Additional features and advantages of the present invention are set forth in the detailed description below. In view of this detailed description, other features and advantages will be readily apparent to those of ordinary skill in the art. It is to be understood that the general description above and the detailed description relate to exemplary embodiments of the present invention, and are intended to provide an overview and framework for understanding the nature and character of the present invention as it is claimed, explaining the principles of operation thereof.

BRIEF DESCRIPTION OF THE DRAWINGS

The present invention is illustrated and described herein with reference to the various drawings, in which like reference numbers are used to denote like system components/methods steps, as appropriate, and in which:

FIG. 1 is a perspective view illustrating one exemplary embodiment of a substantially flat drop cable assembly, the substantially flat drop cable assembly utilizing an overmolded furcation section incorporating telescoping tubing;

FIG. 2 is a perspective view illustrating another exemplary embodiment of a substantially flat drop cable assembly, the substantially flat drop cable assembly utilizing a flexible transition tube that telescopes over a buffer tube and a pair of glass-reinforced plastic (GRP) strength members that snap into a crimp body, the substantially flat drop cable assembly not performing a demarcation function;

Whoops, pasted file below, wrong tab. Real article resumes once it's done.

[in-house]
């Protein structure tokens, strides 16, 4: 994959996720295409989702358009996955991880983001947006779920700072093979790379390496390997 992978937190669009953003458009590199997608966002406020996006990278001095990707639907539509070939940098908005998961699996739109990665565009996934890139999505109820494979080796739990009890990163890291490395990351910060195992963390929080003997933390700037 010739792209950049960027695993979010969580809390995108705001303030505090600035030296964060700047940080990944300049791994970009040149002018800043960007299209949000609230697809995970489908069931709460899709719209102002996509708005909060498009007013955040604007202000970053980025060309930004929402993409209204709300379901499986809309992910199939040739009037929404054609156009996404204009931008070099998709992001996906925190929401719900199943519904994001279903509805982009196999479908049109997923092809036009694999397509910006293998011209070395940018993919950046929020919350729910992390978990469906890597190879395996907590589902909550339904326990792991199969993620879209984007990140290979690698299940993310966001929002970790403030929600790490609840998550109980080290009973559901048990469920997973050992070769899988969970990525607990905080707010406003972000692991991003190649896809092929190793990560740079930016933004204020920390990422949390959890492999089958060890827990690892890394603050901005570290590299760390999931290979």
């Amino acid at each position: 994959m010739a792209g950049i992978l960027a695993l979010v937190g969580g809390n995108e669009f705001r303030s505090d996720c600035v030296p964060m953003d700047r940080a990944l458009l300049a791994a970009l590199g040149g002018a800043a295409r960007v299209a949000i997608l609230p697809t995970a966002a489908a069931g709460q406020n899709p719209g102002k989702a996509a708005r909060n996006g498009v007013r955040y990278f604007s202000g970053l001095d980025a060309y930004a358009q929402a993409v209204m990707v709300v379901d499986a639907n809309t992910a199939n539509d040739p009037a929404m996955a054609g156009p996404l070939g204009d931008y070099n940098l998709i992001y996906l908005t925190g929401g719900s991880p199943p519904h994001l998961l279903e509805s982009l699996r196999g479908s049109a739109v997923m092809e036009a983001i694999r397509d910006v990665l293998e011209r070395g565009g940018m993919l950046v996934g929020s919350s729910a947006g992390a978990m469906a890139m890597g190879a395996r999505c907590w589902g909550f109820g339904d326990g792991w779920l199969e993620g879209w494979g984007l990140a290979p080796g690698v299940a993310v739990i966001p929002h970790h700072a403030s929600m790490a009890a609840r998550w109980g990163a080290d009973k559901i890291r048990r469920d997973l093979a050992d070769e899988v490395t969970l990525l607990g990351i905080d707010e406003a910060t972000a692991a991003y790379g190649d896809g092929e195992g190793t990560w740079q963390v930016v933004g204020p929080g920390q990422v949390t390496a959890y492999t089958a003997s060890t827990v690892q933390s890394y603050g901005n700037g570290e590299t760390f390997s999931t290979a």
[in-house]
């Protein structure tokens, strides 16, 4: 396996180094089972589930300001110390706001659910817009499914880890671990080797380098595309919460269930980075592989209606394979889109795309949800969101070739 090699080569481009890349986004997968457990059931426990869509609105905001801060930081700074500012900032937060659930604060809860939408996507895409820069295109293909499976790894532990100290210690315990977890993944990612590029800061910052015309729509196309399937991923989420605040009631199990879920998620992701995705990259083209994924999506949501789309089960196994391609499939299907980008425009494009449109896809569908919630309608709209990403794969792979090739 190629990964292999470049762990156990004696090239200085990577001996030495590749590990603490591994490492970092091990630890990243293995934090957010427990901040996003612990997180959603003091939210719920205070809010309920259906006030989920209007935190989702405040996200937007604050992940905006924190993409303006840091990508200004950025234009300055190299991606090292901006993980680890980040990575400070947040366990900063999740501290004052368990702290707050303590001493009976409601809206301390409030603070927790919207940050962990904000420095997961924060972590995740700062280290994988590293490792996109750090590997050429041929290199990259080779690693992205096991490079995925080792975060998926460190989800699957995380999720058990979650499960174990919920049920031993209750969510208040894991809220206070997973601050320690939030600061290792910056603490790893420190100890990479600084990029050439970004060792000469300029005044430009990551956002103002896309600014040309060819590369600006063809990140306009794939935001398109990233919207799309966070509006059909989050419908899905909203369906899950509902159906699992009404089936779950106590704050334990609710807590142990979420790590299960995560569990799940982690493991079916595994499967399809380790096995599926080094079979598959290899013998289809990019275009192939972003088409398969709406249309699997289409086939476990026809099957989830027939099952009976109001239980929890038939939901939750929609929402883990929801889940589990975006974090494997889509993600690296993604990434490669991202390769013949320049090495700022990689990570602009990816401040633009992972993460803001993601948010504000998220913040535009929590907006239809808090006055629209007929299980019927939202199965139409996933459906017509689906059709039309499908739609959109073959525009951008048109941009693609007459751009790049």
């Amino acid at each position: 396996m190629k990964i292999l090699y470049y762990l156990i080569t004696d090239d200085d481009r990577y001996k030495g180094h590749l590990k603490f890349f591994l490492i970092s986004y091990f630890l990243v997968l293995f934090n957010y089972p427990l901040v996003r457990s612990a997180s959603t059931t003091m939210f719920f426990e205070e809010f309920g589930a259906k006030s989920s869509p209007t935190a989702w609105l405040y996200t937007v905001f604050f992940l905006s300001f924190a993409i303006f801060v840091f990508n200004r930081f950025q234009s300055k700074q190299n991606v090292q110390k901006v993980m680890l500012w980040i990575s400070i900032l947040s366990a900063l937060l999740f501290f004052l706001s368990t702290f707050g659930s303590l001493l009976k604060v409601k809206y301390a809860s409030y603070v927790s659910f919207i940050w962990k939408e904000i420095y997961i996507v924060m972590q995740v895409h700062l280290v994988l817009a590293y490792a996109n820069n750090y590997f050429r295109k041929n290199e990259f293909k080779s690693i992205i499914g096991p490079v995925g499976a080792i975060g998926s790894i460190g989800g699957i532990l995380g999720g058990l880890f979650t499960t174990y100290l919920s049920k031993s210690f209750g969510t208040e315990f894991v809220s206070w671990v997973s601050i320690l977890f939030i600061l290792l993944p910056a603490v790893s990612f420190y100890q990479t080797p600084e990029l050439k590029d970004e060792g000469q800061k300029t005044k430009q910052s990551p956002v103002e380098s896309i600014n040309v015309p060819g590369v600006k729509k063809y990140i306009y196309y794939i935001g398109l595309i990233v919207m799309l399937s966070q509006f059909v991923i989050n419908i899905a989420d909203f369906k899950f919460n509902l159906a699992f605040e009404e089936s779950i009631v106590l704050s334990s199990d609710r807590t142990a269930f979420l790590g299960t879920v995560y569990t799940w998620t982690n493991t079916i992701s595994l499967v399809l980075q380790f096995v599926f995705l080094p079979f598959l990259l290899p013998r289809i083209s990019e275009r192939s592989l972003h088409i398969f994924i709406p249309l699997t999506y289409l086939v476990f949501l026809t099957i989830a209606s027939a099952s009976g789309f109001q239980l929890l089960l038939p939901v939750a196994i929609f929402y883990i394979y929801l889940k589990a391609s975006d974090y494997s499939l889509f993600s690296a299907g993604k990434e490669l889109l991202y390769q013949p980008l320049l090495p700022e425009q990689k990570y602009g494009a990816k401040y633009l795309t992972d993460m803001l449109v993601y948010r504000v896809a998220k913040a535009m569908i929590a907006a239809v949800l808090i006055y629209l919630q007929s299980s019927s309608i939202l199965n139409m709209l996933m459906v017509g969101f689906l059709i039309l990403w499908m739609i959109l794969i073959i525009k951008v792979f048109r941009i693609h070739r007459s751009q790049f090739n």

FIG. 3 is a perspective view illustrating two alternative embodiments of the crimp body of FIG. 2, one embodiment incorporating a slot at the end engaging the flexible transition tube and the other embodiment not incorporating a slot at the end engaging the flexible transition tube;

FIG. 4 is a perspective view illustrating another alternative embodiment of the crimp body of FIG. 2, the embodiment not incorporating a slot at the end engaging the flexible transition tube;

FIG. 5 is a perspective view illustrating a further alternative embodiment of the crimp body of FIG. 2, the embodiment not incorporating a slot at the end engaging the flexible transition tube;

FIG. 6 is a perspective view illustrating a further exemplary embodiment of a substantially flat drop cable assembly, the substantially flat drop cable assembly utilizing a pair of GRP strength members that snap into a crimp body, the substantially flat drop cable assembly performing a demarcation function;

FIG. 7 is a perspective view illustrating one alternative embodiment of a demarcation element of FIG. 6;

FIG. 8 is a perspective view illustrating another alternative embodiment of a demarcation element of FIG. 6;

FIG. 9 is another perspective view illustrating the substantially flat drop cable assembly of FIG. 6, the substantially flat drop cable assembly utilizing a plug inner housing assembly incorporating an MT ferrule and a plug outer housing assembly;